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Karl West believes "medical devices are the new threat landscape."
The CISO at Intermountain Healthcare in Salt Lake City, Utah, explained that the influx of medical devices into health organizations, often without the knowledge of IT, may be adding to existing security problems. Experts agree that precautions concerning the cybersecurity of medical devices need to be taken on the part of the provider and the medical device manufacturer.
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West explained that compared to the number of more traditional vulnerabilities within a healthcare organization -- such as endpoints like computers vetted by IT -- there are seven or eight times more medical devices which usually do not pass through the IT department first.
"What most healthcare [organizations] are doing right now is trying to wrap their arms around this new risk," West said. "It's significant."
Experts said while one concern is that these devices usually don't enter an organization's environment through the IT department -- West explained they usually come in directly through specific departments such as ophthalmology or anesthesiology -- another concern is that the U.S. Food and Drug Administration's (FDA) guidance when it comes to medical device security is lacking.
The FDA's medical device guidance and post-guidance
West and Mike Nelson, vice president of Healthcare Solutions at DigiCert, a security certification company located in Lehi, Utah, explained the FDA's medical device guidance used to focus mainly on patient safety and, while patient safety is important, at the moment many in health IT are more concerned about securing healthcare organizations and protecting them from data breaches.
"We're concerned about vulnerability, task management, the ability to keep these devices current, to scan them for virus[es] and malware," West explained.
But because the FDA's guidance is used to focus on patient safety and not on critical security protocols that medical device manufacturers should be taking, both West and Nelson explained, the manufacturers had no motivation to implement security features such as updates or patching.
However, the FDA recently released its Postmarket Management of Cybersecurity of Medical Devices guidance which the experts believe will help push manufacturers to better update and patch their devices.
"I think manufacturers have used the FDA potentially imposing additional regulatory burdens as a reason for not updating and doing patch management with their existing devices," Nelson said. "But the FDA has now cleared this impediment."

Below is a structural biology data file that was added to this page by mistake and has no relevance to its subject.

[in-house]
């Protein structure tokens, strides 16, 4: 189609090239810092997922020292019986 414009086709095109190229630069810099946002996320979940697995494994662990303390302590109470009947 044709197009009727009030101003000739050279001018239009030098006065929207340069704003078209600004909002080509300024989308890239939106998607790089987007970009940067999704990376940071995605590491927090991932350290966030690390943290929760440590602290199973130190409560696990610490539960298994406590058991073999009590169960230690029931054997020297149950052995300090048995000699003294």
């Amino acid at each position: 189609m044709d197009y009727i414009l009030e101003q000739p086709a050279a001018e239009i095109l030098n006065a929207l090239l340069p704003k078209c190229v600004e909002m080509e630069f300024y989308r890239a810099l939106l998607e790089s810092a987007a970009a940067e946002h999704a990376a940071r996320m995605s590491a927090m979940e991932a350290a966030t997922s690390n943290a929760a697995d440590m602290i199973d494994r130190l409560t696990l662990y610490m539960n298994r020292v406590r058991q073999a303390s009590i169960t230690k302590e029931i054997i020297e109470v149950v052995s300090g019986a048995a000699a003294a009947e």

In other words, the postmarket guidance clarifies the FDA requirements for manufacturers therefore there is no reason for manufacturers to not update devices and outfit them with the correct security protocols.
Karl WestCISO at Intermountain Healthcare
However, West doesn't think the postmarket guidance is enough and that it still focuses too much on patient safety and not enough on what many in healthcare are worried about which are data breaches and data loss.
West said the guidance needs to not only address that these devices sitting in a hospital's environment are a potential threat to patient safety but also to the patient's data and protected health information. "That wasn't addressed or even discussed with respect to access to patients' data," West said.
Precautions providers can take
While it may seem that the security of medical devices is out of the provider's hands -- since it's up to the manufacturer to put the correct security protocols in place on the device itself -- West said providers can take steps to better ensure the cybersecurity of medical devices.
The first step is for providers to take inventory of all the medical devices that exist in their environment. West said it can take some time to find all the devices that may have crept into a healthcare organization from so many different places.
Once a healthcare organization has -- hopefully -- found every medical device in its organization, then it can assess the risk of each device.
"Which means you've got to classify the data that's on those devices," West said. "What kind of data is being stored? Is it persistent? Is it static? Is it dynamic? What is the category of risk that we assign to the device based on the understanding of data and location and then motion of data?"
Once the assessment of risk for each device has been made West said the next step is to identify what security controls exist, if any.
"In fact, many of the devices that are in the hospitals came out before the guidance that we've referenced," he said. "So there may or may not be any controls. And by controls what I'm talking about is the ability to put a password on, ability to put encryption on the device, [and] ability to update and manage the vulnerabilities."
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